I’m always a bit uneasy when I’m reminded that some of my favorite authors, pastors, preachers, and theologians hold to a position on baptism I just don’t see strongly presented in Scripture. There’s an argument for infant sprinkling that draws on some ideas about God’s people and circumcision, but that idea is nowhere near as clear and compelling as the idea of baptism after regeneration. Romans 6 paints a profound picture of baptism as the symbolic death, burial, and resurrection with Christ, after regeneration.
Who is marked in the Church? Those who are elect, born-again, regenerate saints or everyone and we’ll hope some stick because they are elect and will someday be regenerate? Which one seems more likely when we read Scripture?
I also am uneasy when people use one of the the most pointed pictures of baptism (death, burial, and resurrection with Jesus) as an argument why believers don’t need to be baptized. While baptism is not a saving act, it is an important act of obedience. And the thief on the cross argues for that too.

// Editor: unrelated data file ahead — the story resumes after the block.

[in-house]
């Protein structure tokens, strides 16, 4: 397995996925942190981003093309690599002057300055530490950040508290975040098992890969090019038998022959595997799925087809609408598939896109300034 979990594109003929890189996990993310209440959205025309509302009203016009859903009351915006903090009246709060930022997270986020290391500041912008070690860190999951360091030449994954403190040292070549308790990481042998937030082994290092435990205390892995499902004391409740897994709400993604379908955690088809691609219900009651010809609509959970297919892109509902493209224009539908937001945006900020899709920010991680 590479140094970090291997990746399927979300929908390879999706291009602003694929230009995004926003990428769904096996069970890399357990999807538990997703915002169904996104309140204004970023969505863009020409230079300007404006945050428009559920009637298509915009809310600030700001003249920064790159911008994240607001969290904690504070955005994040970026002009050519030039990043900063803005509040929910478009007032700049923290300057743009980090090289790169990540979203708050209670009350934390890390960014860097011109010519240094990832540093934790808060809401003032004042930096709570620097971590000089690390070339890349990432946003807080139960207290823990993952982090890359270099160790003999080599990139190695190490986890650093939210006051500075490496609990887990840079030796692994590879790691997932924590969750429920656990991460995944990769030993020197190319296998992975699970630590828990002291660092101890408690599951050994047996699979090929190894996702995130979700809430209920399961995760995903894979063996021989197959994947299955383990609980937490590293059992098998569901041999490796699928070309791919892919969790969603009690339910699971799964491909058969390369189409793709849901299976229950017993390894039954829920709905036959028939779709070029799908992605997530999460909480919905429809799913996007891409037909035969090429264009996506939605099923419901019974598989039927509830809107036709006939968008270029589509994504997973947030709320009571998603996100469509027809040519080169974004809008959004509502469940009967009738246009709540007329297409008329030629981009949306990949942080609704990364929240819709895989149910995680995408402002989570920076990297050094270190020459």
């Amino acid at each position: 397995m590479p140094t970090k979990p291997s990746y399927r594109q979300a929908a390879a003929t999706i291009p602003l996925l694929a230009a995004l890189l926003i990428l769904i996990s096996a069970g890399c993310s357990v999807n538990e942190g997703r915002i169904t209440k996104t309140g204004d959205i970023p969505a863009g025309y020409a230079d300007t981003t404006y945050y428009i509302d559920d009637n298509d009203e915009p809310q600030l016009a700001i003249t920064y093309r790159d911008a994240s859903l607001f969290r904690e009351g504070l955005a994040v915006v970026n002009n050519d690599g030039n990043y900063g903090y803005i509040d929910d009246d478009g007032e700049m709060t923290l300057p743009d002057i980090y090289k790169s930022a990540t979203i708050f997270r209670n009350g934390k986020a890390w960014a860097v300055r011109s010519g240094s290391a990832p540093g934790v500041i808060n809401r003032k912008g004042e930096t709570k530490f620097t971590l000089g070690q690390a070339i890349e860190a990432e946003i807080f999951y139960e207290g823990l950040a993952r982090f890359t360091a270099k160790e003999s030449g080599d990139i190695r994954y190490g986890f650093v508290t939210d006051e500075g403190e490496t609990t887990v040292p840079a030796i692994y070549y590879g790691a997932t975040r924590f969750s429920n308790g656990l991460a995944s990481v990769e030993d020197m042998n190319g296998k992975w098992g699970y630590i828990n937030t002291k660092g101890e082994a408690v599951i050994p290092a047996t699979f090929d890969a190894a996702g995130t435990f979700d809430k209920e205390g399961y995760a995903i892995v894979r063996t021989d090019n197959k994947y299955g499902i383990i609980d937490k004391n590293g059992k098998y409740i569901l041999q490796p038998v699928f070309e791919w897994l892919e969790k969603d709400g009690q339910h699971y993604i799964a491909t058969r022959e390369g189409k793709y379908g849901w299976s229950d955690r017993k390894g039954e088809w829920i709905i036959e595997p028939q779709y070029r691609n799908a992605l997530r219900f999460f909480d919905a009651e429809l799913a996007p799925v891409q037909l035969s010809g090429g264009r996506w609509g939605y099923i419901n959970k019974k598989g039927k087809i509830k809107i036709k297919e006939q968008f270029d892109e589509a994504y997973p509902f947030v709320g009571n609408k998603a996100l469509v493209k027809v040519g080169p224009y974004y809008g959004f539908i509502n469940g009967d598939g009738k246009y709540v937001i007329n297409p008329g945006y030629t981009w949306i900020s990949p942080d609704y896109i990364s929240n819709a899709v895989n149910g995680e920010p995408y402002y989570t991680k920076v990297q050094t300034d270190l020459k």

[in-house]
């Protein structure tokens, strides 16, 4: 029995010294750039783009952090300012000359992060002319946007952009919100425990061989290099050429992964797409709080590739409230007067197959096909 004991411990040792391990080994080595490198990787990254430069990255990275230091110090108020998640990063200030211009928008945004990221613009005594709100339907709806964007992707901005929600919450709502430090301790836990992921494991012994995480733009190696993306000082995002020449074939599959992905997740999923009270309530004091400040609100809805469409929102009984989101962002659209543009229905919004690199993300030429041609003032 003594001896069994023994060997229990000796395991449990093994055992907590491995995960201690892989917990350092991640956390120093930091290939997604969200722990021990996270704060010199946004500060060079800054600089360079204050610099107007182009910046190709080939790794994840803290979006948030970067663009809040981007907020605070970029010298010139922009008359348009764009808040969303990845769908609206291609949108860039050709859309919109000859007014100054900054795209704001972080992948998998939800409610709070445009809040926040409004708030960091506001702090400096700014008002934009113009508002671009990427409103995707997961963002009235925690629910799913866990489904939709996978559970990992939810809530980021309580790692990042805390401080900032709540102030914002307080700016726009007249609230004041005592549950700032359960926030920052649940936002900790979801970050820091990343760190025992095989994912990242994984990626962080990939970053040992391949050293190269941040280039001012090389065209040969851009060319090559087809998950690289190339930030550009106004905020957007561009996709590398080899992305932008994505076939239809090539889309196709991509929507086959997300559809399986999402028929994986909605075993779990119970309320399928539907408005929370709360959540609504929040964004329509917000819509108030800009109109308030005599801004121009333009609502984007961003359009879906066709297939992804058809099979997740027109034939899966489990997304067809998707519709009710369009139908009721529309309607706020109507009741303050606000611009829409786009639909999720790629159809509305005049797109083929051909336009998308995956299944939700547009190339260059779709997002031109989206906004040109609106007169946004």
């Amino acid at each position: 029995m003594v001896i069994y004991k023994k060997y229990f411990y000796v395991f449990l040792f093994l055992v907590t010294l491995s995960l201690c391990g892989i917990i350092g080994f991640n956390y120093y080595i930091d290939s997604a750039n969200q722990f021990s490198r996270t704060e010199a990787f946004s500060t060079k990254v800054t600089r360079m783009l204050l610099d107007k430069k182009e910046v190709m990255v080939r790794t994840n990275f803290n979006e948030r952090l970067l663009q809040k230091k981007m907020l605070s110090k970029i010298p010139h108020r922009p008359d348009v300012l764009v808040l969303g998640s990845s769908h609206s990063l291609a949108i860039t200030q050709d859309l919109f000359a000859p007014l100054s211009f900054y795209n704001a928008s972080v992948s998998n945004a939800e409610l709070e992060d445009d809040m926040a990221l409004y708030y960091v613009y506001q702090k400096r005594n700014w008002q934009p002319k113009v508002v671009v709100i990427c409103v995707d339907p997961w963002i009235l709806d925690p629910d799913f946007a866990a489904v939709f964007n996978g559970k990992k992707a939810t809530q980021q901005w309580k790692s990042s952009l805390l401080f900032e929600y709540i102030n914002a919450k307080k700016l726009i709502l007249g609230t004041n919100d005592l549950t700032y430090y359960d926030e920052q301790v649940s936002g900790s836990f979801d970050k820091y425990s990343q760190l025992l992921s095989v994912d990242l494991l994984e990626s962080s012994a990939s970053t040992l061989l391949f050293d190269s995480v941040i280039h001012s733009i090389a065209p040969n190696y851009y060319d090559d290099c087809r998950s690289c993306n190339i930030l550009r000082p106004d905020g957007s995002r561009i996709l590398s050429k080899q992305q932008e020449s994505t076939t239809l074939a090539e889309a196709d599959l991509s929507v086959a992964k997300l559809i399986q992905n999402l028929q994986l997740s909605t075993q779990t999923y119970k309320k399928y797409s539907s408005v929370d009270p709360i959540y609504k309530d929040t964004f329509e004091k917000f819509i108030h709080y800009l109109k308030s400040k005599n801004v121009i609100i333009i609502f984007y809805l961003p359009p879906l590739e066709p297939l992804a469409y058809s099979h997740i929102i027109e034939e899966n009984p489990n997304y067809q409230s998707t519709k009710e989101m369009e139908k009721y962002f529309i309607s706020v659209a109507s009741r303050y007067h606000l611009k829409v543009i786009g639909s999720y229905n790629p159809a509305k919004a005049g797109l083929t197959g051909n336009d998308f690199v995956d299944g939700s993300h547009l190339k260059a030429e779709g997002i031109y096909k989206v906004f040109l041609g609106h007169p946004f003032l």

I recently preached a sermon at Redeeming Life Church where I took a hard look at baptism from Scripture, including examples from Scripture, an example from the Protestant Reformation, and an modern-day example that our brothers and sisters around the world are facing. You may listen to my sermon, “Be Baptized” from Matthew 28:19 here:
You may find other sermons I’ve preached at Redeeming Life and elsewhere here.